Amsterdam, The Netherlands—The Netherlands would like to be regarded as a pacesetter in clean energy, but it lags behind most other European Union nations, with only 5.8 percent of its energy coming from renewable sources. Whereas it is striving to reduce its reliance on fossil fuels, the Netherlands’ climate policy relies heavily on voluntary compliance from the corporate sector and has been controversial.
In June 2015, a federal lawsuit required the Netherlands to reduce its greenhouse gas emissions 25 percent below 1990 levels by 2020. Prior to the decision, its goal was a reduction of only 17 percent relative to 1990. Partly as a result of the ruling, the Dutch Parliament voted in November 2015 to phase out the use of coal, which provided about 40 percent of the nation’s electrical power in 2014.
According to Greenpeace Netherlands Director Sylvia Borren, the Netherlands has some of the cleaner and more energy-efficient industries in the world and could be a leader in decarbonization. Some important energy efficiency measures have already been adopted, such as laws that require all businesses to implement any cost-effective CO2-saving production method that will pay for itself within five years.
“That’s a good law,” Borren said, “but it’s not being implemented and enforced enough.”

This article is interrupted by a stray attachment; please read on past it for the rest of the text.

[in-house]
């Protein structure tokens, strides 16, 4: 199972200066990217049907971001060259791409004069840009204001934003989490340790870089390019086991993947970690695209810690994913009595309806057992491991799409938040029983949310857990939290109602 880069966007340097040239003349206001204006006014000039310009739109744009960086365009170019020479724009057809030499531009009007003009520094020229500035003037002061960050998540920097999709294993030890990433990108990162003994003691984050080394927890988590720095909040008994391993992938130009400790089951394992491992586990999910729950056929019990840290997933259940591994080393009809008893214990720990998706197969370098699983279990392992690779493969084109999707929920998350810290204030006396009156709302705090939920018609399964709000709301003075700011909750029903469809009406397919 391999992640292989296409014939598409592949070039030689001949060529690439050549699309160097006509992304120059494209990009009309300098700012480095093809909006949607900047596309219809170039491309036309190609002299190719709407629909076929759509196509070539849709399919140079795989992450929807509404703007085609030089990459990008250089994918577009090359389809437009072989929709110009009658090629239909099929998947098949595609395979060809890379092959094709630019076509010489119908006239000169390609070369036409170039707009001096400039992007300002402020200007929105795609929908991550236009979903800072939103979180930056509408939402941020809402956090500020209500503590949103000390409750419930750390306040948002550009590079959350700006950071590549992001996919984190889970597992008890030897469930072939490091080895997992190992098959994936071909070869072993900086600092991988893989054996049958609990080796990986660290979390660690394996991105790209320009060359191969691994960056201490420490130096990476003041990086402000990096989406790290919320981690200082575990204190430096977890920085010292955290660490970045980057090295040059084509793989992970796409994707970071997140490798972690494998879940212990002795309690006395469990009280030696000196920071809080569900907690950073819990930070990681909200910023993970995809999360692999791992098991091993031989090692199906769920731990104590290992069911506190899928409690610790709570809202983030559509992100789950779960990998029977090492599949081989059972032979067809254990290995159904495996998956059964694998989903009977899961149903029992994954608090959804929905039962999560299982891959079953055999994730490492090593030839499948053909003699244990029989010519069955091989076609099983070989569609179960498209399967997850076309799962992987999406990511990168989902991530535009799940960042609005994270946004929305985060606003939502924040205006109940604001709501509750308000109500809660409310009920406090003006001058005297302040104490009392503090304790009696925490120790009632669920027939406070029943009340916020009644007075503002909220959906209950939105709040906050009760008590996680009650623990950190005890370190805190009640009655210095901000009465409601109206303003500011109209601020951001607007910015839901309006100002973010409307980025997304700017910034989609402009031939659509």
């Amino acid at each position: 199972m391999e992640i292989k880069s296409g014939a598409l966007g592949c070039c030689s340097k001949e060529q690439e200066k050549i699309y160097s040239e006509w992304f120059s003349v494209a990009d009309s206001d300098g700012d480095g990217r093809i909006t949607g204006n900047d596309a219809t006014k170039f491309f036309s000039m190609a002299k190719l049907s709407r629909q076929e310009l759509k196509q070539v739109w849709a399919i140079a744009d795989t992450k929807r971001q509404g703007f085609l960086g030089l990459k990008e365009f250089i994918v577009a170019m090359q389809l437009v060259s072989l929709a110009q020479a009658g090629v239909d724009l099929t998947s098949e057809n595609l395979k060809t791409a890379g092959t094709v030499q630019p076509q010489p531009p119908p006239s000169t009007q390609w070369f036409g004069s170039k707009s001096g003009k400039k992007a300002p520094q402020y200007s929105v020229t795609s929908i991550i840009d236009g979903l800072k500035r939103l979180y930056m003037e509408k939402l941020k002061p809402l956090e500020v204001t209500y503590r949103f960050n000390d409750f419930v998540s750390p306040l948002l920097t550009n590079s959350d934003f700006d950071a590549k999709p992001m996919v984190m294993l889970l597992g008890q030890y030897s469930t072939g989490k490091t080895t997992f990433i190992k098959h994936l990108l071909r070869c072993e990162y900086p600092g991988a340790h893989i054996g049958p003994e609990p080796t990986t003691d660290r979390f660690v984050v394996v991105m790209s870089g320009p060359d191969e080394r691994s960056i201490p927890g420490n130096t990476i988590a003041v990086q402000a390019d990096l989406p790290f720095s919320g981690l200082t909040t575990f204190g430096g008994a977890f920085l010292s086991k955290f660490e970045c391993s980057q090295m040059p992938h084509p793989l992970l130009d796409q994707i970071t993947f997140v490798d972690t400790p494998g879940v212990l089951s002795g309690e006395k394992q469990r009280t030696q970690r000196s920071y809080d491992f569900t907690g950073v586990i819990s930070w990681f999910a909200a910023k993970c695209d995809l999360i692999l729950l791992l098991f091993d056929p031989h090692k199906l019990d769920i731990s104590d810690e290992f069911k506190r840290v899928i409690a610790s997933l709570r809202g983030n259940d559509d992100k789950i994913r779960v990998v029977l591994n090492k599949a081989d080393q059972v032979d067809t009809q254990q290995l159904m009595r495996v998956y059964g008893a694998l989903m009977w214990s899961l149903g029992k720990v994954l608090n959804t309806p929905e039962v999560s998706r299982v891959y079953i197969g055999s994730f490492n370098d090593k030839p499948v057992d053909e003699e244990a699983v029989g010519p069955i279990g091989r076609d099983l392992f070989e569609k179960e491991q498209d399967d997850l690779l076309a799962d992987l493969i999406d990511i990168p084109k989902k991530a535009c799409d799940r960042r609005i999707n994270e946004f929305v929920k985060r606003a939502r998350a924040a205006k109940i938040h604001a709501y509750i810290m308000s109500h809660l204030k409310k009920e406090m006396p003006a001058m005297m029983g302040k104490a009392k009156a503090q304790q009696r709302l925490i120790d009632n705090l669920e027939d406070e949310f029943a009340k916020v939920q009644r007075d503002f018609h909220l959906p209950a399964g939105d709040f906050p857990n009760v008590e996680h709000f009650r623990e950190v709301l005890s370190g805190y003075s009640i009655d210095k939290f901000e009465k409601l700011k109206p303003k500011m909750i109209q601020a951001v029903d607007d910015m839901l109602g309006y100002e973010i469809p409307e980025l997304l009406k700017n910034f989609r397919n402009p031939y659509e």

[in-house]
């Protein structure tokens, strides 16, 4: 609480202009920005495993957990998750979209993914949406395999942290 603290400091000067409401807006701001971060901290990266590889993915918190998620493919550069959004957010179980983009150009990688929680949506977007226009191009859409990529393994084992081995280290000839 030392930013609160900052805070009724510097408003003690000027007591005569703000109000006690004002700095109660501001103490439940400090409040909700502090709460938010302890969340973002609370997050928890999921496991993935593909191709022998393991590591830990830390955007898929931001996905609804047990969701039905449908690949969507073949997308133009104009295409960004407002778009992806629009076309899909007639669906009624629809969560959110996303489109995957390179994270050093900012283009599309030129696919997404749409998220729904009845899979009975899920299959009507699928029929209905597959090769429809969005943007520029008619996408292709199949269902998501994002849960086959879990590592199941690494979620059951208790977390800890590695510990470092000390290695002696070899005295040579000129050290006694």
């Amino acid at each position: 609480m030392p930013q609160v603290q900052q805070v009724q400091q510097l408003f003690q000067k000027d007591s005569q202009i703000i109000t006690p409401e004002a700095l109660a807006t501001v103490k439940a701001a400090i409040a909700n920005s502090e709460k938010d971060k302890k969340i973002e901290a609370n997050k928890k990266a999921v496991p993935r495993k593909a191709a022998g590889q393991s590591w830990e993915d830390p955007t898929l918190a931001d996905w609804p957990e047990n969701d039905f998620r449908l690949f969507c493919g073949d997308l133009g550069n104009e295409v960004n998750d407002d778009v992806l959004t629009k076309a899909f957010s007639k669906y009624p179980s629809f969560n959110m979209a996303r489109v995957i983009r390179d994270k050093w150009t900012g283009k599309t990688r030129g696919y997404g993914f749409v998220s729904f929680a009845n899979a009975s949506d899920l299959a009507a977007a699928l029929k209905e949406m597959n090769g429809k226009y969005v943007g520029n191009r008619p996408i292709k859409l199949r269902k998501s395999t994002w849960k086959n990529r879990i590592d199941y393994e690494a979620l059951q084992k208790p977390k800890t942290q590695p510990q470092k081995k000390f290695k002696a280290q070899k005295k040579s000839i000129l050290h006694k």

Using a pragmatic, consensus decision-making process called the “Polder model,” the Netherlands’ multi-stakeholder Social and Economic Council conducted a planning effort in 2013 that saw Greenpeace abandon its customary role as an outsider and join in on months of tough negotiations.
The resulting Energy Agreement for Sustainable Growth deal provides for increases in wind and solar power production, energy conservation, and some 50 sub-goals, including the closure of old coal plants. Milestones set by the agreement include saving 1.5 percent of the country’s final energy consumption per year and increasing the proportion of the energy supplied by renewable energy from a mere 4.4 percent in 2011 to 16 percent in 2023.
The Energy Agreement contains an energy strategy to guide the country in a transition to a wholly sustainable national energy supply by 2050. The current policy involves encouraging business to act through good will, but the environmental community now believes that compulsory measures are needed.
Renewable Energy World asked Boren what she thought the most important lesson the world could glean by looking at the process that the Netherlands is going through right now in trying to wean itself from fossil fuels.
“The positive lesson,” she replied, “is that you can get nearly 50 partners around a table and get to a glass half-full deal. The negative lesson… is that when you have a lot of signatures under such a deal, and leadership changes,” then people negotiate backwards after the deal is done.
“[W]e’ve got to have a carrot and a stick… I don’t believe that good will is enough, in terms of the time that we have,” she said. If it was, she added, “we would have had a successful climate deal 25 years ago.”
Editorial assistance by Joanna Jiang.